At a time when businesses around the country have stalled, Nick Caras saw an opportunity for growth.
Bike & Type is a coworking space — a space for entrepreneurs to work independently alongside one another — built in the heart of downtown Missoula. Although the business only opened last week, it has had a positive response from a number of independent organizations.
Caras, president of Caras Real Estate, thought of building a coworking space long before the pandemic started, but he said “corona was the impetus.” After months of staying indoors, he believes people will want a place away from home to work from that doesn’t require a long term contract and isn’t as public as a coffee shop.
Located at 415 N. Higgins, the building that now houses Bike & Type has lived a wide variety of lives since its construction in 1911 — from a butcher shop to a furniture store. Caras has even found Sandborne insurance advertisements from the 20s that promoted commercial liquor and billiards on the property. While the building has lived a long life, years of neglect have led it into decrepitude.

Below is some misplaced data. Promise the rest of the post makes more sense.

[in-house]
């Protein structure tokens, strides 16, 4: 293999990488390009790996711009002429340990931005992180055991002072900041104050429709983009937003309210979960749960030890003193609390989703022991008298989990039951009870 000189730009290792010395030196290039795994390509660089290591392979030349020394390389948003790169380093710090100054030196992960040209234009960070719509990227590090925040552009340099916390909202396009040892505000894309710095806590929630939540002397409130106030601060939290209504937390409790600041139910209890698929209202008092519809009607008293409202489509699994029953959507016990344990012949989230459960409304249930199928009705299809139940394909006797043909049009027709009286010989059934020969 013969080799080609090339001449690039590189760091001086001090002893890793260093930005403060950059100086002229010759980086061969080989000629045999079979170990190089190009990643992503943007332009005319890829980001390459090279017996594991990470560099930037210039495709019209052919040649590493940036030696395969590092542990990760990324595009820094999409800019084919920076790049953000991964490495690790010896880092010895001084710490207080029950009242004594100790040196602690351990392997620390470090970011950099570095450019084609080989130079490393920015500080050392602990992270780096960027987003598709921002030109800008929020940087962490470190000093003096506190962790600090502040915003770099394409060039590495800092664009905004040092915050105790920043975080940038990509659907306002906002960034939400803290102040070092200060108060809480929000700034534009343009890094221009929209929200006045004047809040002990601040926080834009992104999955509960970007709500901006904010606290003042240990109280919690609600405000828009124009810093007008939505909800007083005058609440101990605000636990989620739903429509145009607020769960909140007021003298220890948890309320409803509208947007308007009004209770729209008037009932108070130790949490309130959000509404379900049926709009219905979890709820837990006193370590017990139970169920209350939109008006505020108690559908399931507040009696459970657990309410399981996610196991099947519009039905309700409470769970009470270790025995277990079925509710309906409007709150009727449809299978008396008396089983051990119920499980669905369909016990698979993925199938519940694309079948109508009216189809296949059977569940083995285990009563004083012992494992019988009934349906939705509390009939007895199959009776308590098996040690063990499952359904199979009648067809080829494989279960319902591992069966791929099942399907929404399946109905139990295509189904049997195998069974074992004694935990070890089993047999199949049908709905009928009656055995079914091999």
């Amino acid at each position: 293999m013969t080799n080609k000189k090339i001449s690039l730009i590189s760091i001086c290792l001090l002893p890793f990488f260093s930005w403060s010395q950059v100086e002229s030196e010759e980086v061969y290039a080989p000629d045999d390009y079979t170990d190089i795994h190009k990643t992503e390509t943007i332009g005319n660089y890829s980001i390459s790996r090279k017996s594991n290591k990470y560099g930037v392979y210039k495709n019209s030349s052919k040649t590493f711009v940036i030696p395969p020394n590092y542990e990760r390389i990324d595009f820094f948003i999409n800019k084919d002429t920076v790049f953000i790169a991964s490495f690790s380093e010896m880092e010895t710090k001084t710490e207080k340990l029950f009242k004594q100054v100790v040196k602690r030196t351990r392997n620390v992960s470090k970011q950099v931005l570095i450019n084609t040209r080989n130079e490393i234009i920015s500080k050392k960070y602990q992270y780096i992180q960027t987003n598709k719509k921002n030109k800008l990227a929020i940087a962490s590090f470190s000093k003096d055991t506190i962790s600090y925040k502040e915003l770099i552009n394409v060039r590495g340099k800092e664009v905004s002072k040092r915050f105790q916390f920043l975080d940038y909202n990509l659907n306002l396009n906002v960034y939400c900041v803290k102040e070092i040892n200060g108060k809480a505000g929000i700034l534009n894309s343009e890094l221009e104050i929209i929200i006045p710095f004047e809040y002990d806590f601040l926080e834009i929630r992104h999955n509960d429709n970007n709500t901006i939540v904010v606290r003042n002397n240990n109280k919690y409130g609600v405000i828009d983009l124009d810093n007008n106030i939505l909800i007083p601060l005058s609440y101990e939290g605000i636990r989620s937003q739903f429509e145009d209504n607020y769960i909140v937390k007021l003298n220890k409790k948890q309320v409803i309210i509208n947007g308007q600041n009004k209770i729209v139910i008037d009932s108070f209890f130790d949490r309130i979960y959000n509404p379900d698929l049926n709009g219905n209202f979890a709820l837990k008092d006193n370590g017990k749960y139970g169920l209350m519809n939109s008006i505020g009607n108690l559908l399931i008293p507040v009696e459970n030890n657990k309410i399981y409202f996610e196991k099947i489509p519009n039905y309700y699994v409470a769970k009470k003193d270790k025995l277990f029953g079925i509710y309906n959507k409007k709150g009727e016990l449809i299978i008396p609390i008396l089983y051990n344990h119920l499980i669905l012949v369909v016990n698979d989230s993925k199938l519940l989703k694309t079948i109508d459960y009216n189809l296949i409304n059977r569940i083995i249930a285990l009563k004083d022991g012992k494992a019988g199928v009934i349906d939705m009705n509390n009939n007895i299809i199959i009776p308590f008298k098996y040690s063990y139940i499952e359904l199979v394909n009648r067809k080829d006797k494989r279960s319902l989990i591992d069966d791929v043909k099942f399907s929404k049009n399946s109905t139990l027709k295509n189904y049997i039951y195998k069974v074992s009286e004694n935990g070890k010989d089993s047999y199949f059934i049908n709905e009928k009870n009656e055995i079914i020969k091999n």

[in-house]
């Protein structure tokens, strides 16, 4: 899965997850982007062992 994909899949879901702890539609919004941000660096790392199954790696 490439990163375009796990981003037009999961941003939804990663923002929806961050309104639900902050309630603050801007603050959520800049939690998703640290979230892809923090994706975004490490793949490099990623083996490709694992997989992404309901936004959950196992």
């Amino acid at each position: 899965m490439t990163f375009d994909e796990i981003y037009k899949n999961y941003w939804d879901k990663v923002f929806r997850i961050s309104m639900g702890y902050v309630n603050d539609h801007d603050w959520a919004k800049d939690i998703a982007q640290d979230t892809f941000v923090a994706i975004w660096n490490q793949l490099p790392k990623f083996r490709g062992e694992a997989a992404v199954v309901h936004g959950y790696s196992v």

However, over the last few weeks, Caras and his team have renovated the property to create a unique charm.
The original point of restoration, originally built as a chicken coop for the butcher’s shop, has a quiet coffee shop aesthetic with plenty of tables and chairs, fibernet internet and a mural of a man on a motorcycle running the length of a wall. Caras plans on partnering with a local coffee company to provide coffee and snacks for his tenants throughout the day.
The alley that splits the old chicken coop from the main complex has had frequent problems with vandalism and drugs and alcohol abuse in recent years. Now the brick courtyard, adorned with a series of lightbulbs, lush plants, brightly painted patio chairs and Swedish window bars built in WWII, gives the alley a modern touch to its old European charm.
“I think what we took is a pretty ugly building … cleaned all the dirt and grime and old paint off the old brick here, brought in a bunch of plants from Caras Nursery, and now it’s a new space,” Caras said.
Although he’s renovated the property, he still tries to keep the history in every property he buys.
“I think the historic nature of the city is what makes it so special and what gives it so much character,” he said in one newspaper article. “I think it would be a mistake to lose that.”
Caras wants to continue working on the property while also completing Phase 2 by fall. The Phase II concept lives just a few blocks from Bike & Type at the Hammond Building. There, he plans to have tacos and beer, increased capacity for event space, and bike and kayak storage with showers.
Those who want to bike to work can do so while having safe space to store their bikes and avoid feeling sweaty at work.